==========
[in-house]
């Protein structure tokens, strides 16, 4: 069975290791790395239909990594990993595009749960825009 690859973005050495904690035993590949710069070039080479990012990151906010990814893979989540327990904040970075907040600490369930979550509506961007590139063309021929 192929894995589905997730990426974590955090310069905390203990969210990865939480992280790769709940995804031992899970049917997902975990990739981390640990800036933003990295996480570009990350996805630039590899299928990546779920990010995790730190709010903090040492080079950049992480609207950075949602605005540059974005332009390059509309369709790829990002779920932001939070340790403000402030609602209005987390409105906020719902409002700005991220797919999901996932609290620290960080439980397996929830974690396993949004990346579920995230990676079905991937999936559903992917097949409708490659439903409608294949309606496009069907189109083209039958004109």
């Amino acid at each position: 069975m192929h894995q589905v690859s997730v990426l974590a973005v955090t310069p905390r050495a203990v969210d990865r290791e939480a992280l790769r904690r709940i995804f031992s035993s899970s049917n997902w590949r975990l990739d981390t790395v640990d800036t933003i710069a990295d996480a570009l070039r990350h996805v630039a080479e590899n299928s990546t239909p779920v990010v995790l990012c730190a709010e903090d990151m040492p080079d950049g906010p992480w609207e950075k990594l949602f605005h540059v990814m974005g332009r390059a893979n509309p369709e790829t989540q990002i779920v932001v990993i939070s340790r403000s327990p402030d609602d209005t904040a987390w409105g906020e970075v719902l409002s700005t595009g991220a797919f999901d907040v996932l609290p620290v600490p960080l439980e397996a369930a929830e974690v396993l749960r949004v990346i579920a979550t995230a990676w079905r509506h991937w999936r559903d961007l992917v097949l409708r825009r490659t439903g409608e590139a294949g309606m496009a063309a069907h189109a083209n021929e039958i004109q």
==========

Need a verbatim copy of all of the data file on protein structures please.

[in-house]
């Protein structure tokens, strides 16, 4: 069975290791790395239909990594990993595009749960825009 690859973005050495904690035993590949710069070039080479990012990151906010990814893979989540327990904040970075907040600490369930979550509506961007590139063309021929 192929894995589905997730990426974590955090310069905390203990969210990865939480992280790769709940995804031992899970049917997902975990990739981390640990800036933003990295996480570009990350996805630039590899299928990546779920990010995790730190709010903090040492080079950049992480609207950075949602605005540059974005332009390059509309369709790829990002779920932001939070340790403000402030609602209005987390409105906020719902409002700005991220797919999901996932609290620290960080439980397996929830974690396993949004990346579920995230990676079905991937999936559903992917097949409708490659439903409608294949309606496009069907189109083209039958004109």
């Amino acid at each position: 069975m192929h894995q589905v690859s997730v990426l974590a973005v955090t310069p905390r050495a203990v969210d990865r290791e939480a992280l790769r904690r709940i995804f031992s035993s899970s049917n997902w590949r975990l990739d981390t790395v640990d800036t933003i710069a990295d996480a570009l070039r990350h996805v630039a080479e590899n299928s990546t239909p779920v990010v995790l990012c730190a709010e903090d990151m040492p080079d950049g906010p992480w609207e950075k990594l949602f605005h540059v990814m974005g332009r390059a893979n509309p369709e790829t989540q990002i779920v932001v990993i939070s340790r403000s327990p402030d609602d209005t904040a987390w409105g906020e970075v719902l409002s700005t595009g991220a797919f999901d907040v996932l609290p620290v600490p960080l439980e397996a369930a929830e974690v396993l749960r949004v990346i579920a979550t995230a990676w079905r509506h991937w999936r559903d961007l992917v097949l409708r825009r490659t439903g409608e590139a294949g309606m496009a063309a069907h189109a083209n021929e039958i004109q």